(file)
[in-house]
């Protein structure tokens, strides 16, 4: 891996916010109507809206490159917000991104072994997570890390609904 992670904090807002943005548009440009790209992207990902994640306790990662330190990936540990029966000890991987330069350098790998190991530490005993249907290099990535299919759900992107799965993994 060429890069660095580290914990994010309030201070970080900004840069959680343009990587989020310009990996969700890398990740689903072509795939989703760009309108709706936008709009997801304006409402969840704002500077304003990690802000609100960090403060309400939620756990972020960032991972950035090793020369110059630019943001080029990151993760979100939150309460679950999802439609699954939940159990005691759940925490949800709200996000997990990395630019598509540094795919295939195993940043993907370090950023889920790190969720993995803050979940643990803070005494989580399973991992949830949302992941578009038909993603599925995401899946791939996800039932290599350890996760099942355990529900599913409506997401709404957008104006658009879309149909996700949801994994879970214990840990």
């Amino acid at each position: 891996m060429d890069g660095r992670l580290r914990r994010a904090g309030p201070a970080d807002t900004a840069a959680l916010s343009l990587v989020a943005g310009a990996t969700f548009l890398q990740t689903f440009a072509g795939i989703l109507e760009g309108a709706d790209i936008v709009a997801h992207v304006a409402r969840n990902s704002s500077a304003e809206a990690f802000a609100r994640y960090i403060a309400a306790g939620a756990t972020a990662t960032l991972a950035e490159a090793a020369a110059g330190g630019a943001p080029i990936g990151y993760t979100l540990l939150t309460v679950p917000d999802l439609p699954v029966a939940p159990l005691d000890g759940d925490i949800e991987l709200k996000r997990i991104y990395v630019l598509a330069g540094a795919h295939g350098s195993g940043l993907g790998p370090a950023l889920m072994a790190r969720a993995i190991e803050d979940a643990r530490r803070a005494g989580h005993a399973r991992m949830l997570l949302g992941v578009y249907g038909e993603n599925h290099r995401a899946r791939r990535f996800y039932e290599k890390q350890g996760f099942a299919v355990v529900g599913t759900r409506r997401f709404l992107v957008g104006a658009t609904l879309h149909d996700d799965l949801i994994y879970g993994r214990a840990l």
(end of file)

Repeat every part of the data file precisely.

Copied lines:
[in-house]
């Protein structure tokens, strides 16, 4: 891996916010109507809206490159917000991104072994997570890390609904 992670904090807002943005548009440009790209992207990902994640306790990662330190990936540990029966000890991987330069350098790998190991530490005993249907290099990535299919759900992107799965993994 060429890069660095580290914990994010309030201070970080900004840069959680343009990587989020310009990996969700890398990740689903072509795939989703760009309108709706936008709009997801304006409402969840704002500077304003990690802000609100960090403060309400939620756990972020960032991972950035090793020369110059630019943001080029990151993760979100939150309460679950999802439609699954939940159990005691759940925490949800709200996000997990990395630019598509540094795919295939195993940043993907370090950023889920790190969720993995803050979940643990803070005494989580399973991992949830949302992941578009038909993603599925995401899946791939996800039932290599350890996760099942355990529900599913409506997401709404957008104006658009879309149909996700949801994994879970214990840990």
């Amino acid at each position: 891996m060429d890069g660095r992670l580290r914990r994010a904090g309030p201070a970080d807002t900004a840069a959680l916010s343009l990587v989020a943005g310009a990996t969700f548009l890398q990740t689903f440009a072509g795939i989703l109507e760009g309108a709706d790209i936008v709009a997801h992207v304006a409402r969840n990902s704002s500077a304003e809206a990690f802000a609100r994640y960090i403060a309400a306790g939620a756990t972020a990662t960032l991972a950035e490159a090793a020369a110059g330190g630019a943001p080029i990936g990151y993760t979100l540990l939150t309460v679950p917000d999802l439609p699954v029966a939940p159990l005691d000890g759940d925490i949800e991987l709200k996000r997990i991104y990395v630019l598509a330069g540094a795919h295939g350098s195993g940043l993907g790998p370090a950023l889920m072994a790190r969720a993995i190991e803050d979940a643990r530490r803070a005494g989580h005993a399973r991992m949830l997570l949302g992941v578009y249907g038909e993603n599925h290099r995401a899946r791939r990535f996800y039932e290599k890390q350890g996760f099942a299919v355990v529900g599913t759900r409506r997401f709404l992107v957008g104006a658009t609904l879309h149909d996700d799965l949801i994994y879970g993994r214990a840990l």